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Monday, July 16, 2018

Opposition leaders join rally against legalising illegal immigrants in Sabah

The rally, called “Black Sunday 10”, is held to protest the proposal by the government to provide documentation for illegal workers in the state

KOTA KINABALU - Senior opposition leaders joined a peaceful gathering here today to protest the state government’s recent proposal to legalise workers in Sabah.

The rally, called “Black Sunday 10”, was organised by the Sabah Progressive Party (SAPP) youth movement in collaboration with Solidarity Rakyat NGO Pro Sabah (Sorak).

It was aimed at voicing the concern of Sabahans on the consequences of the the plan.

Sorak chairman Jamain Sarudin said while they also did not agree with the new government’s decision to lift the pump boat ban in the east coast and the granting of land to squatters, giving legal papers to illegal foreign workers was the last straw.

“This is wrong according to immigration laws which states that a person who overstays his visa is deemed an illegal immigrant. For the government to provide legal documentation to them is unlawful.

“As such, we hold this protest today in the hope that the government will not provide them these papers. Such illegal workers should be tracked down, arrested, charged and then deported to their countries of origin,” he said.

He pointed out that illegals had no right to be in the state let alone work there.

At the same time, Jamain questioned why the Sabah government was not conducting operations to arrest illegal workers like what was being done in the peninsula.

“Chief Minister Shafie Apdal also proposed to allow foreign workers to bring along their families. This means they will need housing, medical treatment, education and other assistance… these are the rights of Sabahans, not theirs,” Jamain said.

Former state minister Jainab Ahmad, who offered her support to the rally as an ordinary citizen, labelled the current plan by the state government as a short-term solution.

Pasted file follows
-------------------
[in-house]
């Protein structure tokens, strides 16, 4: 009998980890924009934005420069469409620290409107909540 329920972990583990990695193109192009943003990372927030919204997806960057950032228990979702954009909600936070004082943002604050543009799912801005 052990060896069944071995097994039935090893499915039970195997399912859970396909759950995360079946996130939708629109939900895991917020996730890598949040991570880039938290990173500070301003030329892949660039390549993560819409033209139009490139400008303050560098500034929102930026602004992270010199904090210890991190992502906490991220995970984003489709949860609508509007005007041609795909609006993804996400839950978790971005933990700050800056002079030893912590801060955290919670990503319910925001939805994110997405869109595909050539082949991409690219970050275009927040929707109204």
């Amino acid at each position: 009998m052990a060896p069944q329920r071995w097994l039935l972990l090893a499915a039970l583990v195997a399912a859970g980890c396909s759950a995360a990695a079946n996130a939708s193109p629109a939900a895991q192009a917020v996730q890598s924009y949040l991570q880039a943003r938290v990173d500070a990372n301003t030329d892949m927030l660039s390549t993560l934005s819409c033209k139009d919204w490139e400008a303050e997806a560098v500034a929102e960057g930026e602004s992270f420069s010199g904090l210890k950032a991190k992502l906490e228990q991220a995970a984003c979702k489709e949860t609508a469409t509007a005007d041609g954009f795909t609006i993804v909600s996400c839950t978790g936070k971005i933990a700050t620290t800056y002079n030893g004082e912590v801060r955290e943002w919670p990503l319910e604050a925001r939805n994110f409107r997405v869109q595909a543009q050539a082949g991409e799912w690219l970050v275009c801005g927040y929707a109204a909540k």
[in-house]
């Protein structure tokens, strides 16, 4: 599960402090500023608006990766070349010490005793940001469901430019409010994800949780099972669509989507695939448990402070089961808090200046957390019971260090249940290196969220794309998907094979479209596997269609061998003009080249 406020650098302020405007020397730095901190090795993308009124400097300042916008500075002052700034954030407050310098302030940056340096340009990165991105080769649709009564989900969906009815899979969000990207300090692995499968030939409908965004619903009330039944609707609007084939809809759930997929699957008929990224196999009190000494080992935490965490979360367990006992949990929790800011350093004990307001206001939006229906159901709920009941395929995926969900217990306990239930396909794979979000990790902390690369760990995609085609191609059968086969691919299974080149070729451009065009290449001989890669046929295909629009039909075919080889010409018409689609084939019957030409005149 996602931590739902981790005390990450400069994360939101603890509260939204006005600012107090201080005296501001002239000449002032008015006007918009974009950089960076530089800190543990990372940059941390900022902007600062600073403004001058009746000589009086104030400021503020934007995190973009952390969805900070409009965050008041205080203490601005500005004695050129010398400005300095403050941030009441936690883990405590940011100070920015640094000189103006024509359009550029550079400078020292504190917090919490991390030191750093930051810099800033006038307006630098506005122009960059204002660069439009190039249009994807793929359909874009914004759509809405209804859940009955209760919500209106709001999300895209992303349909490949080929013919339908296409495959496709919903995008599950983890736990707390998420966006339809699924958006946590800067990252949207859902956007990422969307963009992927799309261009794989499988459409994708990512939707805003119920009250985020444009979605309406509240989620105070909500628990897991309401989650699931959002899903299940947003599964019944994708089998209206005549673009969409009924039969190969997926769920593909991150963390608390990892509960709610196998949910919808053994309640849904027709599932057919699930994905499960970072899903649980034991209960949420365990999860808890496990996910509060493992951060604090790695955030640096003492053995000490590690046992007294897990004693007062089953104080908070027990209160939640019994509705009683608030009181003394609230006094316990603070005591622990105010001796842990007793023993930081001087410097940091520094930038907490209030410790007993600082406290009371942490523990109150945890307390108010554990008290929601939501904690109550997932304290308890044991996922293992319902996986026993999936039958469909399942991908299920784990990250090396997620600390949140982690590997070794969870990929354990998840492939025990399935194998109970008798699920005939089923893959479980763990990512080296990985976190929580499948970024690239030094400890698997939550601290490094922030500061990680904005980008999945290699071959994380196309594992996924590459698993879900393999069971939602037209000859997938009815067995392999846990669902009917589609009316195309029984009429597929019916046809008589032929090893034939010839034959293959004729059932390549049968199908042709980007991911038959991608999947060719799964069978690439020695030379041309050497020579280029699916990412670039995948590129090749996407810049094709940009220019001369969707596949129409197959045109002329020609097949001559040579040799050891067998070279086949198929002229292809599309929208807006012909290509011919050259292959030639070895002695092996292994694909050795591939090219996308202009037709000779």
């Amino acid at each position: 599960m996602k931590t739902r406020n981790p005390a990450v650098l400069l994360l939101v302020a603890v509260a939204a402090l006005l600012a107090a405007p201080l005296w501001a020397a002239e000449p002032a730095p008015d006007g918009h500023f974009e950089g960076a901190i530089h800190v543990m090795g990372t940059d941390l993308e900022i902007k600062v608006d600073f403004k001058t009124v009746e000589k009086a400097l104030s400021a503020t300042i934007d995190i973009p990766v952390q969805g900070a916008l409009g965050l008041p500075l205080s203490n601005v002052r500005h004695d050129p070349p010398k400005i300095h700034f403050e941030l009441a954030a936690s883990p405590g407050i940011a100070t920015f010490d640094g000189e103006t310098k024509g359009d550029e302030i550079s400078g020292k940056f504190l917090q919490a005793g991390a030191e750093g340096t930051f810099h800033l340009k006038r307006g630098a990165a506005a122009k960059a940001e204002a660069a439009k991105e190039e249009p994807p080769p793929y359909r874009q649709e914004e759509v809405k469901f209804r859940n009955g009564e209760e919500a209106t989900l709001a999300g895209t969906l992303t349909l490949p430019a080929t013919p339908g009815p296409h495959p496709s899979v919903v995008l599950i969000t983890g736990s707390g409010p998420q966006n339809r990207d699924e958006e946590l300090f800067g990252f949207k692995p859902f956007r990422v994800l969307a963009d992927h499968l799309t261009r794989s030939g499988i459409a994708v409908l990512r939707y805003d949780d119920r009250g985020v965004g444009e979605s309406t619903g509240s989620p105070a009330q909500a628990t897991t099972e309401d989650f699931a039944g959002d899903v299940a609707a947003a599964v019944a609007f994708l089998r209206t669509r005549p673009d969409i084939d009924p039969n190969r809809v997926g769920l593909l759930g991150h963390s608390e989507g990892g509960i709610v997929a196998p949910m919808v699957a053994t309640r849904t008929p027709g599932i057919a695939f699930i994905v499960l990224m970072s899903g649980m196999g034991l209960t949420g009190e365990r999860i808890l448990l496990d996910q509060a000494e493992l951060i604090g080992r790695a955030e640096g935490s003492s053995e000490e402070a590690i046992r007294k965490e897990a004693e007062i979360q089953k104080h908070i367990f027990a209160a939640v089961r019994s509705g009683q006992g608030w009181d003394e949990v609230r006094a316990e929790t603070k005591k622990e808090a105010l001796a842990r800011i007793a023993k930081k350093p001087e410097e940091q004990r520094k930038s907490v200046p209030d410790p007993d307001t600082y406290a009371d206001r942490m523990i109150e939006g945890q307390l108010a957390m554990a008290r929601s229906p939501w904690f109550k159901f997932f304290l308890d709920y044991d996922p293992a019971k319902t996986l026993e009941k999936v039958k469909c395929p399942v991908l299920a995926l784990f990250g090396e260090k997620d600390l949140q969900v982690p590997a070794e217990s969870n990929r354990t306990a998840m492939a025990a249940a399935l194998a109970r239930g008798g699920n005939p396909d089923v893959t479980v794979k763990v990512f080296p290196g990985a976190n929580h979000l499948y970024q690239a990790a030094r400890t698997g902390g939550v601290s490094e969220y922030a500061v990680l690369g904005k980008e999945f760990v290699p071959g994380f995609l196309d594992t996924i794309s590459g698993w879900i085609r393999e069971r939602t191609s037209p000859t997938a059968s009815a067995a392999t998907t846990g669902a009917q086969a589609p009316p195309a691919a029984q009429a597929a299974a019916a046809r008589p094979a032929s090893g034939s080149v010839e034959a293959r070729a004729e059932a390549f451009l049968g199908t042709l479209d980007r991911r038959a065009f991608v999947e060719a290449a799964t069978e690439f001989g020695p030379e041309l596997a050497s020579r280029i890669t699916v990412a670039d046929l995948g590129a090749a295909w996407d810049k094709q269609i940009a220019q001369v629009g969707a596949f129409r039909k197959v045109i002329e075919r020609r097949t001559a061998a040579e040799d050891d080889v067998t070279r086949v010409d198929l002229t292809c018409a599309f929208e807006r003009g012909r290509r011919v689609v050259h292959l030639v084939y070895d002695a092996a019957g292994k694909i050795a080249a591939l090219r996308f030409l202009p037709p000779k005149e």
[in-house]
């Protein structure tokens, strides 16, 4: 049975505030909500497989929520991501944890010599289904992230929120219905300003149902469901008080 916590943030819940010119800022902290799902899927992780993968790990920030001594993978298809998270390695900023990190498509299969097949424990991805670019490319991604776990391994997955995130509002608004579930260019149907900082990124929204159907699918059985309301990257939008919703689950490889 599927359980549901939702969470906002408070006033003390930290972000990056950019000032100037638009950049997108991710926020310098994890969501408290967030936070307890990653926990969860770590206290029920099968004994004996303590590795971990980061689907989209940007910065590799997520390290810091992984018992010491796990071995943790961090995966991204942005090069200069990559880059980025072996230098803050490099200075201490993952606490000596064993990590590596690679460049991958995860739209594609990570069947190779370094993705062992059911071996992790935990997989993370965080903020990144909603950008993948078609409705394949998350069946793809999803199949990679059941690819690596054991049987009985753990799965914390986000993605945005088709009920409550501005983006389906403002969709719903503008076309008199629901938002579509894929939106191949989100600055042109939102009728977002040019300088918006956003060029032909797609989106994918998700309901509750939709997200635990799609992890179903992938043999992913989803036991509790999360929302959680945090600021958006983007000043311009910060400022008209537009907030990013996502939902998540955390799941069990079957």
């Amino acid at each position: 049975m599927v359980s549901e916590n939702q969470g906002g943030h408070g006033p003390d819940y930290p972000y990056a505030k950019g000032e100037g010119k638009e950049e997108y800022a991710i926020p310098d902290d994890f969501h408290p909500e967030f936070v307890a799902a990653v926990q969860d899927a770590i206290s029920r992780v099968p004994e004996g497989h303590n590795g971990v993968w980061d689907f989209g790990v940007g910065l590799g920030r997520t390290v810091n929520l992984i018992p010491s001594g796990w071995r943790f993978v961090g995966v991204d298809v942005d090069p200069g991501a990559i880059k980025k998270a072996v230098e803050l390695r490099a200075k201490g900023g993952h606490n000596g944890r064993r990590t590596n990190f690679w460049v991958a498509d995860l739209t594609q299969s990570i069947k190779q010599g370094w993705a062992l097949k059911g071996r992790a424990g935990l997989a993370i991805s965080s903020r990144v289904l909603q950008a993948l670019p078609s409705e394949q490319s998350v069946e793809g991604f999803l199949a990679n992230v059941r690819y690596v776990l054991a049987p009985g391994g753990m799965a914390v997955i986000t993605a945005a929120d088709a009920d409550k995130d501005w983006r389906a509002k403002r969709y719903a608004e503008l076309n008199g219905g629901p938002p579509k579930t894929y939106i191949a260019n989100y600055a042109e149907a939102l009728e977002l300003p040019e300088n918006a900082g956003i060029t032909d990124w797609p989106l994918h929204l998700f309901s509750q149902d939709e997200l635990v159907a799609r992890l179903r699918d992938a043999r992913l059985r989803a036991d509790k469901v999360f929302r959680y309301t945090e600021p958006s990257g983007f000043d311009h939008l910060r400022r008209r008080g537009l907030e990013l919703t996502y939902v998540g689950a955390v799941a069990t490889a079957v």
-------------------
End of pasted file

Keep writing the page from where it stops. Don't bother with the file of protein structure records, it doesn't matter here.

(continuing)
She said it would add to the social ills in Sabah if the state went ahead with its plan instead of addressing the lack of job opportunities.

“I was the community development and consumer affairs minister before and I know of the many social ills resulting from this (illegal immigrants) issue.

“Imagine if we let their children and families in… I was also in charge of hospitals and welfare before. There were many people in the hospitals who were without (identification) documents.

“And the doctors were not able to look after Sabahans but instead were busy treating illegal immigrants. That was then but if we legalise them then it will be even more complicated,” said the Sepanggar Umno Wanita chief.

Jainab said the new government had strayed from its election manifesto of providing job opportunities to locals, particularly the youth in Sabah.

“They should sit down and discuss with all quarters no matter what the political ideologies (because) this is for the state. They (Parti Warisan Sabah) said previously ‘Sabah for Sabahans’… where is that now?”

SAPP president Yong Teck Lee said the gathering was a reflection of the people’s desire for the government of the day to ensure such problems would not happen again as it did during the Barisan Nasional administration.

“This shows that there is still a lot of concern among a lot of people on the issue of illegal immigrants even though it is now a new era.

“(That concern is) that the issue of illegals getting dubious citizenship will happen again. Consider this gathering as an expression of the people’s genuine concern,” he said.

Parti Solidariti Tanah Airku (STAR) president Jeffrey Kitingan said the proper way to provide papers to illegal foreign workers was to give amnesty.

“And then we can give them working passes. We don’t want another ‘Project IC No. 2’… that is the fear,” said the Keningau MP.

“Many of the illegals come from a country that is still maintaining its claim over our state. So long as that is not settled, this is a dangerous thing to do.

“Follow the rule of law and enforce it and then we will not object,” he said.

By Durie Rainer Fong 

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